By 2000, Wollman Rink was reaching the end of its days. It was clear that it would have to be reconstructed or replaced.

Tupper Thomas, Ms. Lloyd’s predecessor as alliance president, raised the notion of reviving the formal Olmsted and Vaux shoreline. By 2009, it was official: Music Island would be recreated — as a nature preserve, not a concert venue — under a redevelopment plan known as Lakeside. The centerpiece of Lakeside, a year-round recreational center with two rinks, is now under construction, though the project’s budget has ballooned and its timeline has grown. Wollman Rink was demolished in 2011. Lakeside is not expected to open until the 2013 skating season.

For now, the esplanade is closed to the public, and Music Island can be seen only through a chain-link construction fence. However, beginning Oct. 20, the esplanade will be open Saturdays and Sundays, from 10 a.m. to 2 p.m., permitting a much better view.

Motorcyclists want free parking at muni meters

 Queens Councilman Peter Vallone, above, and State Assemblyman Michael DenDekker, not pictured, held a press conference in support of motorcycle parking legislation at Queens Borough Hall
Motorcyclists -- including some Queens politicans -- are revving mad over ‘unfair’ parking tickets  - NY Daily News

Rebel without a parking ticket?
City Councilman Peter Vallone Jr. (D-Astoria), an avid Harley-Davidson rider, is pushing for legislation that would make motorcycle parking free throughout the five boroughs.
“We get tickets a lot,” Vallone said of motorcylists in front of Queens Borough Hall on Thursday. “That is unfair.”
The Councilman, flanked by state Assemblyman Michael DenDekker (D-Jackson Heights) and fellow riders, said the biggest issue facing bikers are muni-meters.
“There is no way for a motorcycle rider to affix a muni-meter (receipt) to their bike in a way that it won’t blow away and it won’t be stolen,” Vallone said.
DenDekker, a fellow motorcyclist, said after 34 years of riding he received his first $65 parking fine last week, due to what he sees as a faulty system.
“I received a ticket for failure to display a muni-meter receipt,” he said. “I did not buy one because I didn’t have any place to put it. There’s no place on my motorcycle that I can attach this little piece of paper.”

Monday, October 8, 2012

City red-light camera intersections have shorter yellows

Read===>City red-light cameras take advantage of short yellow lights to increase ticket revenue -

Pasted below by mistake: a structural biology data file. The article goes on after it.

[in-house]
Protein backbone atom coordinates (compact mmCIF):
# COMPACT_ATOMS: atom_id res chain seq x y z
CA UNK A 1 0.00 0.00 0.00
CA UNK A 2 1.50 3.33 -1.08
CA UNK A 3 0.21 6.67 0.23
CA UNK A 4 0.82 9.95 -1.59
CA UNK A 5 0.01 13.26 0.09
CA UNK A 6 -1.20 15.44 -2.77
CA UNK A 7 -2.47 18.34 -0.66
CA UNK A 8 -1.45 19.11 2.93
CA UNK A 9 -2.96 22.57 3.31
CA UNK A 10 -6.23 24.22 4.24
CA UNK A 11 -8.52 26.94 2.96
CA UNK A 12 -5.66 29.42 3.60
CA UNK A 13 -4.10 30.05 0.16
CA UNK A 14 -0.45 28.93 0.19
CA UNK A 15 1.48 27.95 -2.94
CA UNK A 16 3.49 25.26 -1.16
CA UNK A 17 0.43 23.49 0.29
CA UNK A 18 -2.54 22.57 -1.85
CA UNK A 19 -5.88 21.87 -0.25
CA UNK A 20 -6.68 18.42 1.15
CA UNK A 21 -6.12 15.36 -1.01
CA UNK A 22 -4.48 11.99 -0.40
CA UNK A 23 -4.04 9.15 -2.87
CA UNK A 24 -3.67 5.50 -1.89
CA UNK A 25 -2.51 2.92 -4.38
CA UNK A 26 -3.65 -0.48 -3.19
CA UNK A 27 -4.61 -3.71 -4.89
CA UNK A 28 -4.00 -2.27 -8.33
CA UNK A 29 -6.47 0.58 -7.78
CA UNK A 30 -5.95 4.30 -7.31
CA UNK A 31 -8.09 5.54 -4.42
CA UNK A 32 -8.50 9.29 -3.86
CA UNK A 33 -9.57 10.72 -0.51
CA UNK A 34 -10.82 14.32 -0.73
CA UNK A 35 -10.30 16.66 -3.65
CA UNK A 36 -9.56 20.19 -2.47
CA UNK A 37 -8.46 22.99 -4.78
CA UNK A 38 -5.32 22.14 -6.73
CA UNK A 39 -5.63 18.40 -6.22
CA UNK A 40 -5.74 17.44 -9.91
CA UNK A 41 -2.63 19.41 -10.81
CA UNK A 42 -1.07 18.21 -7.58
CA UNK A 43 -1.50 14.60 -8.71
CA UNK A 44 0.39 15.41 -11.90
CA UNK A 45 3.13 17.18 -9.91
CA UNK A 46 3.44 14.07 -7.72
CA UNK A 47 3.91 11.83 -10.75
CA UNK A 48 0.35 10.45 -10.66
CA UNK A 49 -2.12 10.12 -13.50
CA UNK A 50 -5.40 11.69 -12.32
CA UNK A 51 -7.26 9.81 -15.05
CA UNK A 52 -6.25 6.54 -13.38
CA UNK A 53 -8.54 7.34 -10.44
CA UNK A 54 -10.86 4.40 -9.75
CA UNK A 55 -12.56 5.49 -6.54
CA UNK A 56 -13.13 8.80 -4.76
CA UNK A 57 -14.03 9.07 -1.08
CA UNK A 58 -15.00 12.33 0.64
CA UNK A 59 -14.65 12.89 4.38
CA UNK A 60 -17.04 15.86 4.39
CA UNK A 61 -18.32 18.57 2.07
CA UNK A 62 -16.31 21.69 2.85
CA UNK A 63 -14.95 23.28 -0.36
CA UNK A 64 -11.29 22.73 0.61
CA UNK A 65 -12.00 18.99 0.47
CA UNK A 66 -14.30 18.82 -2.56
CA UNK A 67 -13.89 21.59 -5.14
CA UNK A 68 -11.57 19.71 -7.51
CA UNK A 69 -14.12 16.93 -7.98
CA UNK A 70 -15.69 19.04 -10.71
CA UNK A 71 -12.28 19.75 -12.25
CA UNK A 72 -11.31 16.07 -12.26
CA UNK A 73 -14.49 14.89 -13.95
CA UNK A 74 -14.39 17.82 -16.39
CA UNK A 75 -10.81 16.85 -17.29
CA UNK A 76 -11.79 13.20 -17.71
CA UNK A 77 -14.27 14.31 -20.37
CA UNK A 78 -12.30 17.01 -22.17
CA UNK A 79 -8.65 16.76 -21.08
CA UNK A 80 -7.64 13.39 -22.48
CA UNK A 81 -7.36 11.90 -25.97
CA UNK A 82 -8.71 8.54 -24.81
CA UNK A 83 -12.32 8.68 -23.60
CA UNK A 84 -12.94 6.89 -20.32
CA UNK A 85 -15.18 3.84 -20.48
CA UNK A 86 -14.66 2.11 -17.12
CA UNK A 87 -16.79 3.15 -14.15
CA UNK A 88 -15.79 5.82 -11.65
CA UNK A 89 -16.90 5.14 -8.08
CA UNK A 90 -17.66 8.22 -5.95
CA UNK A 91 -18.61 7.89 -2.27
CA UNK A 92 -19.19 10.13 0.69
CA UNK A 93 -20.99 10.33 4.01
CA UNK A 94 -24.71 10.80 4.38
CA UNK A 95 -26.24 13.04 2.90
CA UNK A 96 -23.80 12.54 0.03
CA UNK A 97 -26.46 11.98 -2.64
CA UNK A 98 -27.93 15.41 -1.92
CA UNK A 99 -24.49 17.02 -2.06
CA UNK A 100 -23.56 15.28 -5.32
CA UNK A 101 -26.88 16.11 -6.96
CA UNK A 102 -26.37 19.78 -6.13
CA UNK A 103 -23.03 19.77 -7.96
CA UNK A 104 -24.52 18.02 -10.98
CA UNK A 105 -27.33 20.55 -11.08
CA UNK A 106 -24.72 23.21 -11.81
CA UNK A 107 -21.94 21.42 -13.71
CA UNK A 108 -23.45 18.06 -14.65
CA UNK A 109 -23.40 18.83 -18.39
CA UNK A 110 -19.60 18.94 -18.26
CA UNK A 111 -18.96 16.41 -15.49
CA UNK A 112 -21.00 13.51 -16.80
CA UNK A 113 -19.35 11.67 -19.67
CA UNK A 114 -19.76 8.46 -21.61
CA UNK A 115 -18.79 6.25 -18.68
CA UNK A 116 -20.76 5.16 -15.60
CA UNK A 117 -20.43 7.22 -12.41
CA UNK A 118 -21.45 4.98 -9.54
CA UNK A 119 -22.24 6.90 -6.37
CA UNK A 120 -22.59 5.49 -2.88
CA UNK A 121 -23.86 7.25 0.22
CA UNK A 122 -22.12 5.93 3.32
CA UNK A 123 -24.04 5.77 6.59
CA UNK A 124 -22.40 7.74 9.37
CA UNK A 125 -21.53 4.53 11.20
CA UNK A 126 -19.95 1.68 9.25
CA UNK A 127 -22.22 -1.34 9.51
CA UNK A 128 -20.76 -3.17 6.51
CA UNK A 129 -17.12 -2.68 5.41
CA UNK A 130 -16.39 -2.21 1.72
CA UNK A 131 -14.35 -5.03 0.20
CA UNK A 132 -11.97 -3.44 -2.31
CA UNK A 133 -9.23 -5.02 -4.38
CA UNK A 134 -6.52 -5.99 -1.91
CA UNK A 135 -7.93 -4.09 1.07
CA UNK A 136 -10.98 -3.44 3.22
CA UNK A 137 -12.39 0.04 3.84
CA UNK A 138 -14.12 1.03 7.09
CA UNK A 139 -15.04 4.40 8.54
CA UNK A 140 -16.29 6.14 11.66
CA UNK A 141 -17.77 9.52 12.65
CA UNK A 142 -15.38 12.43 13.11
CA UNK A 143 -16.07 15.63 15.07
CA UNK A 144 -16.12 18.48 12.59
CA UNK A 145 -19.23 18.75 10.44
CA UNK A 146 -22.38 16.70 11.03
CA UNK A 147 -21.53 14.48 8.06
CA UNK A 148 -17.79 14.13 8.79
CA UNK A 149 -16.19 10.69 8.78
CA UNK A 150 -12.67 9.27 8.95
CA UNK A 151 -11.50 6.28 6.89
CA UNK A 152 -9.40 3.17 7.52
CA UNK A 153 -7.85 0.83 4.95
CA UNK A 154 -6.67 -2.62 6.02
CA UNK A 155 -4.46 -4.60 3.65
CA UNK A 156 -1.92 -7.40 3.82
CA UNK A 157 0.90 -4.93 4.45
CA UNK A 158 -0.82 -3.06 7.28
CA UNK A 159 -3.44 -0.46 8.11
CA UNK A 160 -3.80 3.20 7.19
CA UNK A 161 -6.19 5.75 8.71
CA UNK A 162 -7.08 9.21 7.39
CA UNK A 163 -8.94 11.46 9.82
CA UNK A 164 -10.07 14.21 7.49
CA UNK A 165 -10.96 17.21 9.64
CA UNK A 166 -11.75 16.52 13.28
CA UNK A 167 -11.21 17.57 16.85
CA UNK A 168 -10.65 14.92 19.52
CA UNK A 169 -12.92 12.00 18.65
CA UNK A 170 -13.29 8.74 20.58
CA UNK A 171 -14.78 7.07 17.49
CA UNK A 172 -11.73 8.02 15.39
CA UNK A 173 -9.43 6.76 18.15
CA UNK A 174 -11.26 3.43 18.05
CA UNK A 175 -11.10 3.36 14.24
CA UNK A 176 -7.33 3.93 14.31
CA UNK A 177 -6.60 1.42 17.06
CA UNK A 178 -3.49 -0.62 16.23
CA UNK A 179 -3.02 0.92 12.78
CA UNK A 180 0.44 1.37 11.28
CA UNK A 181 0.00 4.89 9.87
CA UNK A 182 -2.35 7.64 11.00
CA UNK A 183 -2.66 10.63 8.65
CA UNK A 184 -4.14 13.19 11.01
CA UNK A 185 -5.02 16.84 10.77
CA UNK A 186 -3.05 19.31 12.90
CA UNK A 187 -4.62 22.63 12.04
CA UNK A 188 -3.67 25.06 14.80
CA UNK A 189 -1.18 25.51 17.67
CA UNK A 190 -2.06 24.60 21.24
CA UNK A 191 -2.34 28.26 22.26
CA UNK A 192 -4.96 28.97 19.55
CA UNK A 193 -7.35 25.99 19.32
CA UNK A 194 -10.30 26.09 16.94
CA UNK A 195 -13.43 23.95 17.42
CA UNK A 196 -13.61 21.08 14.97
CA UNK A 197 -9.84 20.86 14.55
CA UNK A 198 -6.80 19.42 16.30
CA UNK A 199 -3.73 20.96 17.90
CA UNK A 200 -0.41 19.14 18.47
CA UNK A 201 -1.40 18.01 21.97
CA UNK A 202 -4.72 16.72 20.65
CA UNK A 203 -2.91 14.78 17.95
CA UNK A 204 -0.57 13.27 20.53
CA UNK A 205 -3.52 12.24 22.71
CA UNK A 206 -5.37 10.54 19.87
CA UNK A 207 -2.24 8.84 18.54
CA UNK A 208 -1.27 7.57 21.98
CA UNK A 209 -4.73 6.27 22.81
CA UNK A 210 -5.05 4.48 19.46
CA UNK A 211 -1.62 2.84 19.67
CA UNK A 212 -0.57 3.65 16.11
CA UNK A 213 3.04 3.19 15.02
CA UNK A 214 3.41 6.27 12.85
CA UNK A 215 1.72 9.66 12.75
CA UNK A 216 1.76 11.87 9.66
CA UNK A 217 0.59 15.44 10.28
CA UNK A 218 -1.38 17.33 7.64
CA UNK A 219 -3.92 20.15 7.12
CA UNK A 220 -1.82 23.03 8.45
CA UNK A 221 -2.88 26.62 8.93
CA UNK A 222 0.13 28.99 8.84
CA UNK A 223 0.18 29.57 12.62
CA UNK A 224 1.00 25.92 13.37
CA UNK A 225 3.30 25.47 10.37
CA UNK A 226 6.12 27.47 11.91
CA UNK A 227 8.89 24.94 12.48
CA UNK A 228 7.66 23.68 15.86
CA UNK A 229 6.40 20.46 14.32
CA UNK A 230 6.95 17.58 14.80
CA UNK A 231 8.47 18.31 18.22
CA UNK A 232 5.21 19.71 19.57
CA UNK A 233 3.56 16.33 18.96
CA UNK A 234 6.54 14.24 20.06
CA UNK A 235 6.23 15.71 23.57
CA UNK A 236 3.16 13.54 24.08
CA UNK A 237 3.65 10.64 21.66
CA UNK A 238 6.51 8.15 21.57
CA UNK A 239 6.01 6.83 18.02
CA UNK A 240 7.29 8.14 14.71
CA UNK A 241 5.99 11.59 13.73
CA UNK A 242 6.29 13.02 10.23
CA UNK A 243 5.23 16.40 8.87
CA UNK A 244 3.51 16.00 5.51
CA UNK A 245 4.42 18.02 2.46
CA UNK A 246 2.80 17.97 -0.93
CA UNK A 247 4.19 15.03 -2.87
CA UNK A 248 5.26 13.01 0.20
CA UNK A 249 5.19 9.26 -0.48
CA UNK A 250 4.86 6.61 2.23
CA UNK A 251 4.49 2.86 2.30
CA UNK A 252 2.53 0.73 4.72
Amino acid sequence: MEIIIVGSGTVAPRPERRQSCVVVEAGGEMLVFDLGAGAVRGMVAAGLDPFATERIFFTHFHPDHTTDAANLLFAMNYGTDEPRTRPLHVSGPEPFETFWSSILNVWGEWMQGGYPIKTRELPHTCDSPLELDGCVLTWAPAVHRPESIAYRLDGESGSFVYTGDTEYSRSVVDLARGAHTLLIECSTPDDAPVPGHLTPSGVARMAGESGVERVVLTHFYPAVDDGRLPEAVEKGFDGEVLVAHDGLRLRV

Last Updated: 6:27 AM, October 8, 2012
Posted: 1:17 AM, October 8, 2012
It’s roadway robbery.

City intersections with red-light “gotcha’’ cameras routinely cut short the time that motorists have to make it through yellow lights, running up the number of tickets issued and milking drivers already getting clobbered by record gas prices and skyrocketing tolls, The Post has learned.

Based on recent random surveys, AAA New York has found that intersections with cameras have yellow lights that are shorter by as much as 15 percent compared to the city standard.

“They’re not giving people ample time to get through intersections,” said AAA spokesman Robert Sinclair. “This is supposed to be about safety, not just raising revenue, and that’s what it’s become.”

The city Department of Transportation says the standard time it sets its yellow lights at is about a second for every 10 mph of the speed limit, or three seconds for the typical 30-mph intersection.

But the AAA engineers found that the city’s yellow lights at intersections with cameras were coming in as low as 2.53 seconds. The short timing was clear as day during a recent series of random reviews observed by The Post.

AAA is “in favor of red-light cameras,” Sinclair insisted. “But it must be fair. People lose respect for these programs if they view them as revenue enhancers. You can’t have respect for this program if you’re setting it up to be unfair and you’re just reaching into people’s pockets.”

Sunday, October 7, 2012

When the car became the transportation alternative

Ocean Parkway bike path, 1896. The city widened the path after 10,000 cyclists jammed the opening celebration in 1895. (NY Public Library